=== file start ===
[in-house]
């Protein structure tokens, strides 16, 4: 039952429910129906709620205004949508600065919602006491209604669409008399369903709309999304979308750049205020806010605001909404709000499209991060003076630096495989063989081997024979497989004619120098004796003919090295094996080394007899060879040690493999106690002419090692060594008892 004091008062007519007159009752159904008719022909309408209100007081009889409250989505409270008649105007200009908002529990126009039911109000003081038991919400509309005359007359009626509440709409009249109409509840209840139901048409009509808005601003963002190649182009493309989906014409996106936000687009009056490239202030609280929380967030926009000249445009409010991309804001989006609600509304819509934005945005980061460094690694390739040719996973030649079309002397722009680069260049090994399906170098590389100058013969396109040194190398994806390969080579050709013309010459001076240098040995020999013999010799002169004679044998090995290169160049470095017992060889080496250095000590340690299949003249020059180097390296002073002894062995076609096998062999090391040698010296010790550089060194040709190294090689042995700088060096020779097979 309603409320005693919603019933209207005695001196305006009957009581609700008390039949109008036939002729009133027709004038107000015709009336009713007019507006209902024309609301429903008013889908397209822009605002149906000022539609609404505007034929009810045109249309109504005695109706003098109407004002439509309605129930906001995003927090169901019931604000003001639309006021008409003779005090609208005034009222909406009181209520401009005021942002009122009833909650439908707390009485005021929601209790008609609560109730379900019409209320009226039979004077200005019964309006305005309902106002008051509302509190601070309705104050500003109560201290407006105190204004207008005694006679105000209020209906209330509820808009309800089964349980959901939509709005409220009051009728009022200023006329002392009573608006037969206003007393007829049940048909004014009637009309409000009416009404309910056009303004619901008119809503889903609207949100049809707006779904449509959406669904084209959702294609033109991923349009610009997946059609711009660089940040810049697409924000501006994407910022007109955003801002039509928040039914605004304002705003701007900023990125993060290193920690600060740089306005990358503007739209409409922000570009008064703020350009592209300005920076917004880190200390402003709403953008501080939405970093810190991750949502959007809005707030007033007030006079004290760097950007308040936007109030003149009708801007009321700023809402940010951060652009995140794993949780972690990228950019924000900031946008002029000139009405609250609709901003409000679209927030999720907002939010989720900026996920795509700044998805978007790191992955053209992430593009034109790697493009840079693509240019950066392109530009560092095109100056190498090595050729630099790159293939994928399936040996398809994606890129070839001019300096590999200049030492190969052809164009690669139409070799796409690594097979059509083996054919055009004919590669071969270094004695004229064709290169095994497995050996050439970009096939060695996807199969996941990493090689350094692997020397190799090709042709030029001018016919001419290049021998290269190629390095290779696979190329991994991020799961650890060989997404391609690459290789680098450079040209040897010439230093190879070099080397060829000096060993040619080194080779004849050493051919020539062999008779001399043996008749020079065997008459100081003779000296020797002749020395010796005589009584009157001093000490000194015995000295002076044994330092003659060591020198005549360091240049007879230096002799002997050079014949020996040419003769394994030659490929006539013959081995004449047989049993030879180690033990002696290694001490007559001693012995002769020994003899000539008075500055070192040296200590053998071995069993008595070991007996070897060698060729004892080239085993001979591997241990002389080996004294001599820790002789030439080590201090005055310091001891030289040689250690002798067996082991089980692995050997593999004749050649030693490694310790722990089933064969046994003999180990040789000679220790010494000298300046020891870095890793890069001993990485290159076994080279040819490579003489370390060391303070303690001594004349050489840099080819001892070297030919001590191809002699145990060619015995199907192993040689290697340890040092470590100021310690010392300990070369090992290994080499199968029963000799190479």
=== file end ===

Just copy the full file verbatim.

[in-house]
């Protein structure tokens, strides 16, 4: 039952429910129906709620205004949508600065919602006491209604669409008399369903709309999304979308750049205020806010605001909404709000499209991060003076630096495989063989081997024979497989004619120098004796003919090295094996080394007899060879040690493999106690002419090692060594008892 004091008062007519007159009752159904008719022909309408209100007081009889409250989505409270008649105007200009908002529990126009039911109000003081038991919400509309005359007359009626509440709409009249109409509840209840139901048409009509808005601003963002190649182009493309989906014409996106936000687009009056490239202030609280929380967030926009000249445009409010991309804001989006609600509304819509934005945005980061460094690694390739040719996973030649079309002397722009680069260049090994399906170098590389100058013969396109040194190398994806390969080579050709013309010459001076240098040995020999013999010799002169004679044998090995290169160049470095017992060889080496250095000590340690299949003249020059180097390296002073002894062995076609096998062999090391040698010296010790550089060194040709190294090689042995700088060096020779097979 309603409320005693919603019933209207005695001196305006009957009581609700008390039949109008036939002729009133027709004038107000015709009336009713007019507006209902024309609301429903008013889908397209822009605002149906000022539609609404505007034929009810045109249309109504005695109706003098109407004002439509309605129930906001995003927090169901019931604000003001639309006021008409003779005090609208005034009222909406009181209520401009005021942002009122009833909650439908707390009485005021929601209790008609609560109730379900019409209320009226039979004077200005019964309006305005309902106002008051509302509190601070309705104050500003109560201290407006105190204004207008005694006679105000209020209906209330509820808009309800089964349980959901939509709005409220009051009728009022200023006329002392009573608006037969206003007393007829049940048909004014009637009309409000009416009404309910056009303004619901008119809503889903609207949100049809707006779904449509959406669904084209959702294609033109991923349009610009997946059609711009660089940040810049697409924000501006994407910022007109955003801002039509928040039914605004304002705003701007900023990125993060290193920690600060740089306005990358503007739209409409922000570009008064703020350009592209300005920076917004880190200390402003709403953008501080939405970093810190991750949502959007809005707030007033007030006079004290760097950007308040936007109030003149009708801007009321700023809402940010951060652009995140794993949780972690990228950019924000900031946008002029000139009405609250609709901003409000679209927030999720907002939010989720900026996920795509700044998805978007790191992955053209992430593009034109790697493009840079693509240019950066392109530009560092095109100056190498090595050729630099790159293939994928399936040996398809994606890129070839001019300096590999200049030492190969052809164009690669139409070799796409690594097979059509083996054919055009004919590669071969270094004695004229064709290169095994497995050996050439970009096939060695996807199969996941990493090689350094692997020397190799090709042709030029001018016919001419290049021998290269190629390095290779696979190329991994991020799961650890060989997404391609690459290789680098450079040209040897010439230093190879070099080397060829000096060993040619080194080779004849050493051919020539062999008779001399043996008749020079065997008459100081003779000296020797002749020395010796005589009584009157001093000490000194015995000295002076044994330092003659060591020198005549360091240049007879230096002799002997050079014949020996040419003769394994030659490929006539013959081995004449047989049993030879180690033990002696290694001490007559001693012995002769020994003899000539008075500055070192040296200590053998071995069993008595070991007996070897060698060729004892080239085993001979591997241990002389080996004294001599820790002789030439080590201090005055310091001891030289040689250690002798067996082991089980692995050997593999004749050649030693490694310790722990089933064969046994003999180990040789000679220790010494000298300046020891870095890793890069001993990485290159076994080279040819490579003489370390060391303070303690001594004349050489840099080819001892070297030919001590191809002699145990060619015995199907192993040689290697340890040092470590100021310690010392300990070369090992290994080499199968029963000799190479």